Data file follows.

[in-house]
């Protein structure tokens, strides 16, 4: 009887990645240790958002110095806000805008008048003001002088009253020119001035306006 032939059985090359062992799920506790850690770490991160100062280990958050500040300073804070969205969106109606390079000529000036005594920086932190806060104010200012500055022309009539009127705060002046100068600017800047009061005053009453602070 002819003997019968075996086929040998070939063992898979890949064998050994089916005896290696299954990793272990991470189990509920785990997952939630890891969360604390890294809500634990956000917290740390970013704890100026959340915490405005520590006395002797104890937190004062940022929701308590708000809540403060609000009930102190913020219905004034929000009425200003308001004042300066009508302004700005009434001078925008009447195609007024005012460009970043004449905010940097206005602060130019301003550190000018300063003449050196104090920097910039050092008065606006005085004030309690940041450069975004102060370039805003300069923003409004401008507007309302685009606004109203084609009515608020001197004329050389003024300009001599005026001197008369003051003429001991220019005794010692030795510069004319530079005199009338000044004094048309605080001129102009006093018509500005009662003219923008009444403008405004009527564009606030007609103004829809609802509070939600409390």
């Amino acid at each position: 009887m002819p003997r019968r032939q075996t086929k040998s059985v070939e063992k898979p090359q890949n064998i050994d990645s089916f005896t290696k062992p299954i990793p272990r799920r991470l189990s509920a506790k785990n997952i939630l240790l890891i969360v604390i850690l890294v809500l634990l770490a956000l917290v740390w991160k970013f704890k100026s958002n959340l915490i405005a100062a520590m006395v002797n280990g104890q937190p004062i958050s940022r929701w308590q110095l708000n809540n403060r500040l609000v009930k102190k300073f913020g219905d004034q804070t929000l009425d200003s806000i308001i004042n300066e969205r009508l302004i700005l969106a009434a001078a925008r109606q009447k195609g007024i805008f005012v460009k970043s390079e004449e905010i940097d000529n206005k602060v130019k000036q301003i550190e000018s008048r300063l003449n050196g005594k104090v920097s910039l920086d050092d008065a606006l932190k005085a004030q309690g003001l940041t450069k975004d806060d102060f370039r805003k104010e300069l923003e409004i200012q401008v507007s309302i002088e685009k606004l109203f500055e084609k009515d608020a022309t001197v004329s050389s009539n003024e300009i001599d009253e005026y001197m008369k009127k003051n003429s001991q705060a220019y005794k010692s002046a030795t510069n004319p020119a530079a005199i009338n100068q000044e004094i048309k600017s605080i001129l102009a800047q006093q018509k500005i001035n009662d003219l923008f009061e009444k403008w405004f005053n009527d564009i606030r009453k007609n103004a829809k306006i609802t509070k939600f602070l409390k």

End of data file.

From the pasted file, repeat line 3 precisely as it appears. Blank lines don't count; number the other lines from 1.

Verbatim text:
């Amino acid at each position: 009887m002819p003997r019968r032939q075996t086929k040998s059985v070939e063992k898979p090359q890949n064998i050994d990645s089916f005896t290696k062992p299954i990793p272990r799920r991470l189990s509920a506790k785990n997952i939630l240790l890891i969360v604390i850690l890294v809500l634990l770490a956000l917290v740390w991160k970013f704890k100026s958002n959340l915490i405005a100062a520590m006395v002797n280990g104890q937190p004062i958050s940022r929701w308590q110095l708000n809540n403060r500040l609000v009930k102190k300073f913020g219905d004034q804070t929000l009425d200003s806000i308001i004042n300066e969205r009508l302004i700005l969106a009434a001078a925008r109606q009447k195609g007024i805008f005012v460009k970043s390079e004449e905010i940097d000529n206005k602060v130019k000036q301003i550190e000018s008048r300063l003449n050196g005594k104090v920097s910039l920086d050092d008065a606006l932190k005085a004030q309690g003001l940041t450069k975004d806060d102060f370039r805003k104010e300069l923003e409004i200012q401008v507007s309302i002088e685009k606004l109203f500055e084609k009515d608020a022309t001197v004329s050389s009539n003024e300009i001599d009253e005026y001197m008369k009127k003051n003429s001991q705060a220019y005794k010692s002046a030795t510069n004319p020119a530079a005199i009338n100068q000044e004094i048309k600017s605080i001129l102009a800047q006093q018509k500005i001035n009662d003219l923008f009061e009444k403008w405004f005053n009527d564009i606030r009453k007609n103004a829809k306006i609802t509070k939600f602070l409390k």